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5 Things You Probably Don’t Know About VA Loans

5 Things You Probably Don’t Know About VA Loans

We are pleased to welcome Phil Georgiades as our guest blogger today.  Phil is the Chief Loan Steward for VA Home Loan Centers, a veteran and active duty military services organization. – The KCM Crew

Veteran Buying a HouseVA loans are the most misunderstood mortgage program in America. Industry professionals and consumers often receive incorrect data when they inquire about them. In fact, misconceptions about the government guaranteed home loan program are so prevalent that a recent VA survey found that approximately half of all military veterans do not understand it.

With this in mind, we would like to debunk the most common myths about VA Loans.

Myth 1: The VA loan benefit has a “one time” use.

Fact: Veterans and active duty military can use the VA loan many times. There is a limit to the borrower’s entitlement. The entitlement is the amount of loan the VA will guarantee. If the borrower exceeds their entitlement, they may have to make a down payment. Never the less, there are no limitations on how many times a Veteran or Active Duty Service Member can get a VA loan.

Myth 2: VA home loan benefits expire if they are not used.

Fact: For eligible participants, VA mortgage benefits never expire. This myth stems from confusion over the veteran benefit for education. Typically, the Montgomery GI Bill benefits expire 10 years after discharge.

Myth 3: A borrower can only have one VA loan at a time.

Fact: You can have two (or more) VA loans out at the same time as long as you have not exceeded your maximum entitlement and eligibility. In order to have more than one VA loan, the borrower must be able to afford both payments and sufficient entitlement is required. If the borrower exceeds their entitlement, they may be required to make a down payment.

Myth 4: If you have a VA loan, you cannot lease the home.

Fact: By law, homeowners with VA loans may rent out their home. If the home is located in a non-rental subdivision, the VA will not guarantee the loan. If the home is located in a subdivision (such as a co-op) where the other owners can deny or approve a tenant, the VA will not approve the financing. When an individual applies for a VA loan, they certify that they intend on making the home their primary residence. Borrowers cannot use their VA benefits to buy property for rental purposes except if they are using their benefits to buy a duplex, triplex or fourplex. Under these circumstances, the borrower must certify that they will occupy one of the units.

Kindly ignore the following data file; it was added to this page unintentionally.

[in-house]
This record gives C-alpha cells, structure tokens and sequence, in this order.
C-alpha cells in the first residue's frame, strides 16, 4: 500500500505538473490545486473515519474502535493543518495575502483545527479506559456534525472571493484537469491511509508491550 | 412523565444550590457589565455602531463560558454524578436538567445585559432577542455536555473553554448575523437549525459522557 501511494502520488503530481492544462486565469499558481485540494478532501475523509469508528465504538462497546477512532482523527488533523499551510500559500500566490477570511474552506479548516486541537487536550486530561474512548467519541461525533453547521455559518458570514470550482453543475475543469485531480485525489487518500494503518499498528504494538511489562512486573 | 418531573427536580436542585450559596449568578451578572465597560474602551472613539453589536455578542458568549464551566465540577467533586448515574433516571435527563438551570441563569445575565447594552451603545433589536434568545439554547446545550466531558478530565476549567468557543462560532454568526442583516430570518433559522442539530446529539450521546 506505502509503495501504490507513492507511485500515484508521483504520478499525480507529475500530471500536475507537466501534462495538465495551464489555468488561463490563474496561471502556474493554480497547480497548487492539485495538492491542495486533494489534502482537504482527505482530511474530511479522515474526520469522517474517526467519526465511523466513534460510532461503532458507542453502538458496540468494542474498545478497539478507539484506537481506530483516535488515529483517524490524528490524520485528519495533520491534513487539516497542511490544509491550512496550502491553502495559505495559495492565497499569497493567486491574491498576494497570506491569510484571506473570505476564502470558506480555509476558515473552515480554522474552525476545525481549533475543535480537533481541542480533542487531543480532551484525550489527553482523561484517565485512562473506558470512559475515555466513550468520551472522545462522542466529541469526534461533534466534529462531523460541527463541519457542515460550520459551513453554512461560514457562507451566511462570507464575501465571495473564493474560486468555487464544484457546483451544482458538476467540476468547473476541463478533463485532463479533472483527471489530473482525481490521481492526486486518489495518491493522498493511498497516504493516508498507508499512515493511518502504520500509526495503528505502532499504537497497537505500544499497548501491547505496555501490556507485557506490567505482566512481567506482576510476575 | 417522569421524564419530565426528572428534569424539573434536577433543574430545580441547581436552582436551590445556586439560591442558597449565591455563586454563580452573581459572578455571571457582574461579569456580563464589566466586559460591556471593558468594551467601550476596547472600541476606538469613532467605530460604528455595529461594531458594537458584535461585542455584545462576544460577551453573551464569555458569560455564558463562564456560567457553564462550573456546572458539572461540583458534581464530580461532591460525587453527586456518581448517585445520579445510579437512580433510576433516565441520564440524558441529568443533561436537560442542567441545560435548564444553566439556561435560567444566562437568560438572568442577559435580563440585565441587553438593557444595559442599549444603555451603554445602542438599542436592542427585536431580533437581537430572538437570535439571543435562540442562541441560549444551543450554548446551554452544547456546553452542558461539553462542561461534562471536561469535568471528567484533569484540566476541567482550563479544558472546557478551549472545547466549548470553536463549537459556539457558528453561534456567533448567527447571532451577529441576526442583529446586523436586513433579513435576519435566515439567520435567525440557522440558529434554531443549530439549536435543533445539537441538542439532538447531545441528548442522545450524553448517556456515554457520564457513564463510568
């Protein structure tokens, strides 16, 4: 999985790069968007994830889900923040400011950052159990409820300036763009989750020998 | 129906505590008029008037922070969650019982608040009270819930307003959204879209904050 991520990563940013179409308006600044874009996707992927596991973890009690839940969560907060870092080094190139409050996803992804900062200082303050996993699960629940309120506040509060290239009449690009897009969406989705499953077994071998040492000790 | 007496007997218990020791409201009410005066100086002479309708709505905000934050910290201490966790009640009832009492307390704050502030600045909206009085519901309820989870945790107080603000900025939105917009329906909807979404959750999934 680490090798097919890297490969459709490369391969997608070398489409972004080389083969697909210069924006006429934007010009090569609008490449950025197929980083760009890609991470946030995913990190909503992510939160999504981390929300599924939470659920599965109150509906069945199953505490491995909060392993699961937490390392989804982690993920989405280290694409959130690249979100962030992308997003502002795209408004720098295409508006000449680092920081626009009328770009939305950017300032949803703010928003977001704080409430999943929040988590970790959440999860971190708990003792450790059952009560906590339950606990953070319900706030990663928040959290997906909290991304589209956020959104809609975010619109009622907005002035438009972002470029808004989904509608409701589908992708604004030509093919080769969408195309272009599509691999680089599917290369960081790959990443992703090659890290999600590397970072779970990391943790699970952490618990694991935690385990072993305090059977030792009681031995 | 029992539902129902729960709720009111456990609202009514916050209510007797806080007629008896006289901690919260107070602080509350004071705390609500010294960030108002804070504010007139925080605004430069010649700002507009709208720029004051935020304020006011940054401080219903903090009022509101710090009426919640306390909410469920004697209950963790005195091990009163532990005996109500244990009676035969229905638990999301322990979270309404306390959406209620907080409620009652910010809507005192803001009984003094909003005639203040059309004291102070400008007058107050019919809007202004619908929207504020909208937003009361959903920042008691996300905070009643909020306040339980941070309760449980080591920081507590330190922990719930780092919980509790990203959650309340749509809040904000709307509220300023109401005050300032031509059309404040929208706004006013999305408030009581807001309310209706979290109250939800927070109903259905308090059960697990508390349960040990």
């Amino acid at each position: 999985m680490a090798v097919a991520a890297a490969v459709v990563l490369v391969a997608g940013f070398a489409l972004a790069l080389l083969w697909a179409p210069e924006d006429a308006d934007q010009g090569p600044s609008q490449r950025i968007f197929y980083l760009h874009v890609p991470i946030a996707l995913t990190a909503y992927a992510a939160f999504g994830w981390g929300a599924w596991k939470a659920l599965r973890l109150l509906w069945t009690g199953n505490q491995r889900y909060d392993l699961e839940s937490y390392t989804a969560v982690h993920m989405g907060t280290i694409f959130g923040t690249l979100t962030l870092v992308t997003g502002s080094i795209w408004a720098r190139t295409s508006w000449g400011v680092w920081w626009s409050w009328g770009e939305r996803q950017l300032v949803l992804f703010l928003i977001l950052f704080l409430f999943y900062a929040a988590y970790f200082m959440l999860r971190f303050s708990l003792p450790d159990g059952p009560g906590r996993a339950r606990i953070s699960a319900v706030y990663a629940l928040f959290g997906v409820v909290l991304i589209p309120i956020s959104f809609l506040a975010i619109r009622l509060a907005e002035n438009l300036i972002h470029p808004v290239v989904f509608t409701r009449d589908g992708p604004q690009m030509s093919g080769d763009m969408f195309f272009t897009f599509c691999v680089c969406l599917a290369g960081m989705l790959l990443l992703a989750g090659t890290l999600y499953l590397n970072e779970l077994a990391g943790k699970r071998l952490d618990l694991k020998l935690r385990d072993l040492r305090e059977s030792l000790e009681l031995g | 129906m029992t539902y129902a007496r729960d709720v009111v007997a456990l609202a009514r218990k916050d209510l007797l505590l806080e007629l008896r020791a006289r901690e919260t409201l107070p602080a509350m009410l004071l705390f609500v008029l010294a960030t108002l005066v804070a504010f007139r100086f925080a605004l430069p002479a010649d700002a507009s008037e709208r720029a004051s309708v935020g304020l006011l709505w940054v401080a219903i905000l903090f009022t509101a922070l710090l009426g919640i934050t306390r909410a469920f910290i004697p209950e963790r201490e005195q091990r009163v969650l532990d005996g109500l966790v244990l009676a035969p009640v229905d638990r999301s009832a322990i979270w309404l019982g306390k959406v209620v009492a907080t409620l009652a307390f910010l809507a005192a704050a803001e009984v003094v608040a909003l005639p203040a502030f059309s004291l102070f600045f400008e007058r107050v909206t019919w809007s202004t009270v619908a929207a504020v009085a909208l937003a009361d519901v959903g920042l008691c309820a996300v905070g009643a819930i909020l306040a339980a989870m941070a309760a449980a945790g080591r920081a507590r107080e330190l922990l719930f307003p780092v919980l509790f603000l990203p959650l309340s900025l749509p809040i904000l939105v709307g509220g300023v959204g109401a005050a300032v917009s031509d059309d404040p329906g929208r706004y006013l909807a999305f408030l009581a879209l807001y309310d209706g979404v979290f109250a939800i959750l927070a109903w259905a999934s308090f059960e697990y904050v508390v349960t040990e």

Myth 5: If a borrower has a short sale or foreclosure on a VA loan, they cannot have another VA loan.

Fact: If a borrower has a claim on their entitlement, they will still be able to get another VA loan, but the maximum amount they would otherwise qualify for may be less. For example, Mr. Smith had a home with a $100,000 VA loan that foreclosed in 2012. If Mr. Smith buys a home in a low cost area, he will have enough remaining eligibility for a $317,000 purchase with $0 money down.  If he did not have the foreclosure, he would have been able to obtain another VA loan up to $417,000 with no money down payment.

Veterans and Active duty military deserve affordable home ownership. In recent years, the VA loan made up roughly 13% of all home purchase financing. This program remains underused largely because of misinformation. By separating facts from myth, more of America’s military would be able to realize their own American Dream.

We at The KCM Crew believe every family should feel confident when buying & selling a home. KCM helps real estate professionals reach these families & enables the agent to simply & effectively explain a complex housing market. Take a 14-Day Free Trial of our monthly membership to see how we can help you!

19 replies
  1. Andy Rose
    Andy Rose says:

    The first half of #4 is completely wrong. First you have to be an owner-occupant since with a VA loan you have to live in the home being purchased. Now if after living in the home and you later move you CAN rent out the home, unless restricted by covenants.
    And to clarify the 2nd part, with a multiplex home, you have to reside in one of the units.
    Other than that its a great post and good information!
    Let’s help Veterans and give them correct information.

    Reply
    • susan
      susan says:

      Do you know how long you have to live in the house before renting it out. I rented mine after 30 days because my employer demands me to live on site or I would lose my job, I di not know that at the time I thought I could just commute since it was s close it would not be a problem.